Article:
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Pages tagged "classification"
MR: Draft R18+ computer game guidelines fail families
· May 25, 2011 10:00 AM
For release: Wednesday May 25, 2011
The draft Guidelines for the Classification of Computer Games are contrary to the interests of parents and their children, the Australian Christian Lobby has said.
The draft guidelines, released by the Minister for Justice Brendan O’Connor today, would allow almost precisely the same guidelines for R18+ films to apply to computer games, allowing games with a ‘high’ impact to be legal in Australia for the first time.
“Not only is this proposal contrary to the claim that the introduction of an R18+ category for computer games would protect children by merely relocating existing MA15+ games to a new R18+ category, it would inevitably open the Australian hire and sale markets to a higher level of graphically violent and sexually explicit interactive games,” ACL’s chief of staff Lyle Shelton said.
“For the very first time, computer games with sexual activity that may be ‘realistically simulated’, and games with ‘virtually’ no restrictions on language and the treatment of themes such as racism and suicide, would be legal in Australia according to the draft guidelines.
“Allowing the almost exact same guidelines that caused the film ‘Salo’ to be legally available for sale in Australia under the R18+ category to also apply to computer games is especially troubling given the Director of the Classification Board, Mr Donald McDonald, justified that decision in Senate estimates hearings by saying that ‘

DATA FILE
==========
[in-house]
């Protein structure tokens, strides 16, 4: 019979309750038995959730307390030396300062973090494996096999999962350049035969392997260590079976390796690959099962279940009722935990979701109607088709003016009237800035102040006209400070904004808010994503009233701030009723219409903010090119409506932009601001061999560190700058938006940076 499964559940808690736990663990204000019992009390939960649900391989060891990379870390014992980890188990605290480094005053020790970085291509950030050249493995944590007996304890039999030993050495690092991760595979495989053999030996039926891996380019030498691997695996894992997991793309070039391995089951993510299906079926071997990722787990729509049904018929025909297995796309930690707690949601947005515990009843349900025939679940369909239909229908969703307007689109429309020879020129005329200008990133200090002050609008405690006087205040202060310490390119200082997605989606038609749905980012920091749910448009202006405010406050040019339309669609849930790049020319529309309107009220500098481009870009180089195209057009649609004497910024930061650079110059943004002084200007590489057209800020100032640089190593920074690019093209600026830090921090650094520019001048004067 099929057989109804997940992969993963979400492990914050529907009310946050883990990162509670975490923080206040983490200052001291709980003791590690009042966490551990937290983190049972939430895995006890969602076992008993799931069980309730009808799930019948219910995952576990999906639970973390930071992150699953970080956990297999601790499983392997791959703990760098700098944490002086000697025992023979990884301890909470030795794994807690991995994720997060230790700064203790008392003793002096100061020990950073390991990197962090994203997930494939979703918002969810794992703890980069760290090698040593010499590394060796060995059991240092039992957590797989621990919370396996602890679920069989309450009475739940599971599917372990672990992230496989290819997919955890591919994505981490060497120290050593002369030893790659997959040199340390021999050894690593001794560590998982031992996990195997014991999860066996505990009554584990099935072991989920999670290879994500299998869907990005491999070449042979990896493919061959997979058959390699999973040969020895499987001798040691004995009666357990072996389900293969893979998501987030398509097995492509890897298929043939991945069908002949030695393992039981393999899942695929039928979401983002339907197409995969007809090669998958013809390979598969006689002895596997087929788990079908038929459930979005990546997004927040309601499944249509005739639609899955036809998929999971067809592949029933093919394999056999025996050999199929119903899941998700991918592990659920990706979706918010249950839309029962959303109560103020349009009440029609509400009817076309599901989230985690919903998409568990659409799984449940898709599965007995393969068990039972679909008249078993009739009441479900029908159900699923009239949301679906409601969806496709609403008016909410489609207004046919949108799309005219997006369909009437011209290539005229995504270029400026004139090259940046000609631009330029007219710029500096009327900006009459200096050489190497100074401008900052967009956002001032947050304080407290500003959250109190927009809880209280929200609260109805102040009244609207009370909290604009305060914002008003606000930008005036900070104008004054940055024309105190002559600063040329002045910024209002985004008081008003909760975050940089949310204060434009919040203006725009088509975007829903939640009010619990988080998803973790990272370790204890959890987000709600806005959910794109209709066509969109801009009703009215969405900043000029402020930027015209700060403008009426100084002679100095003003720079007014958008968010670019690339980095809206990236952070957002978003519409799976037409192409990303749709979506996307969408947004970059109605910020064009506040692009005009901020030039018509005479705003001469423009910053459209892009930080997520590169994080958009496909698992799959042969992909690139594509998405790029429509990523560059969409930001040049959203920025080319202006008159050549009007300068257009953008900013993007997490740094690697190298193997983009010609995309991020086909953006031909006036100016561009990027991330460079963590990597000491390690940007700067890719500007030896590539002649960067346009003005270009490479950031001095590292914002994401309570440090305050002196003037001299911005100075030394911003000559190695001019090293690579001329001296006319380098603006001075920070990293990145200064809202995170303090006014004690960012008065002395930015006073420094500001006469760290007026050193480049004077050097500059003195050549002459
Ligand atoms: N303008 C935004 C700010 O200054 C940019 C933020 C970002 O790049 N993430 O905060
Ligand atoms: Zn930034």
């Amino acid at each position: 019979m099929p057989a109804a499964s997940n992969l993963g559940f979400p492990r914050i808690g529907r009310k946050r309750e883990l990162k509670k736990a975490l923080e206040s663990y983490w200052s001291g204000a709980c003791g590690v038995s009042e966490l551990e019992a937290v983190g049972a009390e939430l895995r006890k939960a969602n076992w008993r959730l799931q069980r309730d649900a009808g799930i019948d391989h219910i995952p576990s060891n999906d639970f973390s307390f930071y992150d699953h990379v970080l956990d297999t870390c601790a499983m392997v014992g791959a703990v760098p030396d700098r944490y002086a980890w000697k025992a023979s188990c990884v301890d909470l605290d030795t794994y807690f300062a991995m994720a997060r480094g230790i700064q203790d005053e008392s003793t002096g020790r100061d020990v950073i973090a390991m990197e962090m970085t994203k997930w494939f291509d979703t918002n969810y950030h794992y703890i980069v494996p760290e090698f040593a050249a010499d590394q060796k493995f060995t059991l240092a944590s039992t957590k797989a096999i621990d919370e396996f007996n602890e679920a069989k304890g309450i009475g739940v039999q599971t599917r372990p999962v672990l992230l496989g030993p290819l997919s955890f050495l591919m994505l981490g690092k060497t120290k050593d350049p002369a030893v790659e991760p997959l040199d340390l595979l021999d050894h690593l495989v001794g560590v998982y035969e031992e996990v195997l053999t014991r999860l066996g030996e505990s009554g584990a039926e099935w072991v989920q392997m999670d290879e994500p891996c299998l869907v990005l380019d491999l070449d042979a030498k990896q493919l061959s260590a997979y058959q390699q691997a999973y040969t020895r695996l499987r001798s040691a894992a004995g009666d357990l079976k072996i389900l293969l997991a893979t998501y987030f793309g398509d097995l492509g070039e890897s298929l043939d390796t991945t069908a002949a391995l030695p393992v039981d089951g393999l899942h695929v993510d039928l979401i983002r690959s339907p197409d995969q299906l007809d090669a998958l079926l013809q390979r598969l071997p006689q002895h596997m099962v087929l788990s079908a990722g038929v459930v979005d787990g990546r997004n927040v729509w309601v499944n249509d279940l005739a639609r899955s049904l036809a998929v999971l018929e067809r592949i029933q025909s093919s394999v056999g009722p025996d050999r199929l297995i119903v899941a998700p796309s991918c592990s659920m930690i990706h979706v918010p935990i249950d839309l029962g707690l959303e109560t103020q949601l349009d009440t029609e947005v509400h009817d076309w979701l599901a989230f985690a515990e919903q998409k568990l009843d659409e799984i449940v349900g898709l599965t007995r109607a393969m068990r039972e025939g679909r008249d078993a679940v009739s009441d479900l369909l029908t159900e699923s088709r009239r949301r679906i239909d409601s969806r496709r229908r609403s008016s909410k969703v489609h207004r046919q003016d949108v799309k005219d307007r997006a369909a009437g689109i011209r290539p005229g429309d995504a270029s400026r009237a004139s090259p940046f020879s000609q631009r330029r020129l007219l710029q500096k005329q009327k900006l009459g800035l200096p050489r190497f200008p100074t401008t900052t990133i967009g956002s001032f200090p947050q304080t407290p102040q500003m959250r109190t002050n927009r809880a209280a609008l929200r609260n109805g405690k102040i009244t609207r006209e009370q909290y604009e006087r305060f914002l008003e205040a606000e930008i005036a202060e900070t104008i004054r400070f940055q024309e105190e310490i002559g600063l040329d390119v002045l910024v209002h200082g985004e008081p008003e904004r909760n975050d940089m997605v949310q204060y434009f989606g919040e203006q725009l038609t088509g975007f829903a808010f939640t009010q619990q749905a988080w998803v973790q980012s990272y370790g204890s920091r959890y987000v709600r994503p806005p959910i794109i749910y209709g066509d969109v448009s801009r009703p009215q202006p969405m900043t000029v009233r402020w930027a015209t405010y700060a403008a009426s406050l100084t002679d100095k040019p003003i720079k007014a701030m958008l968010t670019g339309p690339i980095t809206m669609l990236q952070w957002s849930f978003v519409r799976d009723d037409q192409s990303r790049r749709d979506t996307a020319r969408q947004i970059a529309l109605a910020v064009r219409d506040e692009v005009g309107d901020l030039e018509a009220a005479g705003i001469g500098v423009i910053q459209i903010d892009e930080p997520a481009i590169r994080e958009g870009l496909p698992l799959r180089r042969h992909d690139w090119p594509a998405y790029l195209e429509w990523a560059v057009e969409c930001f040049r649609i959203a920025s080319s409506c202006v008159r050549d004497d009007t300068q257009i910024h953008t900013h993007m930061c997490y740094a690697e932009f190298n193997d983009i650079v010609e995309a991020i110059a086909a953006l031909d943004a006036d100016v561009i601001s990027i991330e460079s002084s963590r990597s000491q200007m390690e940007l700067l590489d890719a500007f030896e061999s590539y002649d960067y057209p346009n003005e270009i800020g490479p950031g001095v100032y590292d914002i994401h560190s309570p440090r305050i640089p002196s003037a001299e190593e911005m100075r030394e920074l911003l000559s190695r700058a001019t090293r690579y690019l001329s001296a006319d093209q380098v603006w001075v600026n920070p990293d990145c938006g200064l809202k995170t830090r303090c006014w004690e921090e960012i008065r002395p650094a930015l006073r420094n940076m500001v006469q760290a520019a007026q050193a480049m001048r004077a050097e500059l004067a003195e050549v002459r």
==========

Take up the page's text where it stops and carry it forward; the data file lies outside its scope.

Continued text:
Simulated paedophilia could be acceptable in the context of a particular film
“The even remote possibility of such content becoming legal in interactive form is truly frightening.”
Mr Shelton questioned how allowing games with higher impact to be legally available in Australia would ‘provide safeguards to restrict the availability of material that is unsuitable for children’ or remove ‘unsuitable material from children and teenagers’,
“Research shows that American children regularly play ‘adult games’, despite the official rating.
“There is little to suggest Australian children would not also be able to access such games regardless of their rating, thereby contradicting the suggestion that welfare of children was the key motivator for liberalising the classification of computer games.”
Even gaming interests were now honestly re-evaluating the veracity of supposed benefits to children of an R18+ rating:
“Of course, protecting children is a main concern for us. But he [WA MP Nick Goiran] does have a small point. Somewhere along the line,
we switched our main message from “Adults should be able to play what they want” to the